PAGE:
Job Market Paper
Abstract. Recent studies attribute the rise in wage inequality primarily to widening pay disparities between rather than within firms. I develop a novel theory to quantitatively explain this fact. The theory has three core features: production takes place in teams; workers are heterogeneous in talent and specialized in specific tasks; and labor markets are frictional. Specialization endogenously generates coworker complementarity: more talented workers gain more from talented colleagues. This creates an incentive for assortative matching and thereby fosters dispersion in average wages across firms, though search frictions prevent perfect sorting in equilibrium. Using German administrative panel data, and interpreting firms as teams, I measure complementarities, validate key mechanisms, and structurally estimate the model. I argue that specialization has strengthened since the mid-1980s, and show that coworker complementarities and talent sorting have intensified concurrently. According to a model exercises, this explains ~40% of the observed increase in the between-firm share of wage inequality, and contributed to higher firm-level productivity dispersion. Rising complementarities have also worsened aggregate output costs from coworker mismatch, but increased sorting partly mitigated this effect.
The Risk-Premium Channel of Uncertainty: Implications for Unemployment and Inflation, with H. Lee and P. Rendahl
Review of Economic Dynamics, forthcoming
Abstract. This paper studies the role of macroeconomic uncertainty in a search-and-matching framework with risk-averse households. Heightened uncertainty about future productivity reduces current economic activity even in the absence of nominal rigidities. A risk-premium mechanism accounts for this result. As future asset prices become more volatile and covary more positively with aggregate consumption, the risk premium rises in the present. The associated downward pressure on current asset values lowers firm entry, making it harder for workers to find jobs and reducing supply. With nominal rigidities the recession is exacerbated, as a more uncertain future reinforces households’ precautionary behavior, which causes demand to contract. Counterfactual analyses using a calibrated model imply that unemployment would rise by less than half as much absent the risk-premium channel. The presence of this mechanism implies that uncertainty shocks are less deflationary than regular demand shocks, nor can they be fully neutralized by monetary policy.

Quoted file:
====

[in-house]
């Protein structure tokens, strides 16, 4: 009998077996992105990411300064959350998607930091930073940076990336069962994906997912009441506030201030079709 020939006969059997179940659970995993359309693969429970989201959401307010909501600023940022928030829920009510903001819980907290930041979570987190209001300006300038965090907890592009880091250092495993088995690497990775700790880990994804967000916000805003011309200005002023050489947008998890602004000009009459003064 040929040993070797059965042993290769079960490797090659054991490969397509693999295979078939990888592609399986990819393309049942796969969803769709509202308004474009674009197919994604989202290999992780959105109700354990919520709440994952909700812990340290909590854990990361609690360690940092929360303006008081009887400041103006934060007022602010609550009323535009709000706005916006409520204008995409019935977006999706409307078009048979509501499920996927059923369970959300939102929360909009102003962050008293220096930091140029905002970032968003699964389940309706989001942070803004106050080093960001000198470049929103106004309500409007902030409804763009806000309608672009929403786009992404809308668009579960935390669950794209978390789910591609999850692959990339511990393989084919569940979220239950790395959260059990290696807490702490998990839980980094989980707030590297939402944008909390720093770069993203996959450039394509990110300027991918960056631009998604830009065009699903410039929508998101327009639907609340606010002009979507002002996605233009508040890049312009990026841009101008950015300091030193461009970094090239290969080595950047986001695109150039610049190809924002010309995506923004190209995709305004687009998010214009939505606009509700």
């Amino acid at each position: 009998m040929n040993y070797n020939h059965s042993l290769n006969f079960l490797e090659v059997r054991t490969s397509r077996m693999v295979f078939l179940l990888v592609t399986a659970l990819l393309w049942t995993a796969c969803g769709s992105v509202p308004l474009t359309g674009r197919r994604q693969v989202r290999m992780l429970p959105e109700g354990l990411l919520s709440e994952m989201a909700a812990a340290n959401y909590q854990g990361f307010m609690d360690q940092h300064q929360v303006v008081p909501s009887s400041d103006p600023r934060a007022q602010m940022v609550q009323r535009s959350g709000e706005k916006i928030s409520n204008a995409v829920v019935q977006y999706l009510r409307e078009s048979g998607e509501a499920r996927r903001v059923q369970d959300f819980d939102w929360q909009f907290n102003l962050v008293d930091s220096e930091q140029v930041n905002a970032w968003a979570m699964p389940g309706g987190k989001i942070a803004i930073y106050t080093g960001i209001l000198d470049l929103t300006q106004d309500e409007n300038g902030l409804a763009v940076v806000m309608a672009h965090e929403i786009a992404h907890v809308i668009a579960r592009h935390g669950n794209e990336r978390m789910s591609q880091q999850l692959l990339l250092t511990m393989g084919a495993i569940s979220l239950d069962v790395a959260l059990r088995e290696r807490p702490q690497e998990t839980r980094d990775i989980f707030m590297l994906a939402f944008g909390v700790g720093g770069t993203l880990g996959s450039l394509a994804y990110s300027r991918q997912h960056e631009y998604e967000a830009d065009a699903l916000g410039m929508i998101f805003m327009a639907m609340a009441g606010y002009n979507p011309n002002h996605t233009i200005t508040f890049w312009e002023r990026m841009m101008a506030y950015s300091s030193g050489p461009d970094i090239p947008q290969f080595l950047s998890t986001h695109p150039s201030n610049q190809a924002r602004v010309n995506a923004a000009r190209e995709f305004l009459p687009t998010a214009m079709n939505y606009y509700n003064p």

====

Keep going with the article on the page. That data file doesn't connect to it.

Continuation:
Volatile Hiring: Uncertainty in Search and Matching Models, with W. Den Haan and P. Rendahl
Journal of Monetary Economics, Vol. 123 pp. 1-18 (2021)
Abstract. In search-and-matching models, the nonlinear nature of search frictions increases average unemployment rates during periods with higher volatility. These frictions are not, however, by themselves sufficient to raise unemployment following an increase in perceived uncertainty; though they may do so in conjunction with the common assumption of wages being determined by Nash bargaining. Importantly, option-value considerations play no role in the standard model with free entry. In contrast, when the mass of entrepreneurs is finite and there is heterogeneity in firm-specific productivity, a rise in perceived uncertainty robustly increases the option value of waiting and reduces job creation.
Workers, Capitalists, and the Government: Fiscal Policy and Income (Re)Distribution, with C. Cantore
Journal of Monetary Economics, Vol. 119 pp. 58-74 (2021)
Abstract. We propose a novel two-agent New Keynesian model to study the interaction of fiscal policy and household heterogeneity in a tractable environment. Workers can save in bonds subject to portfolio adjustment costs; firm ownership is concentrated among capitalists who do not supply labor. The model is consistent with micro data on empirical intertemporal marginal propensities to consume, and it avoids implausible profit income effects on labor supply. Relative to the traditional two-agent model, these features imply, respectively, a lower sensitivity of consumption to the composition of public financing; and smaller fiscal multipliers alongside pronounced redistributive effects.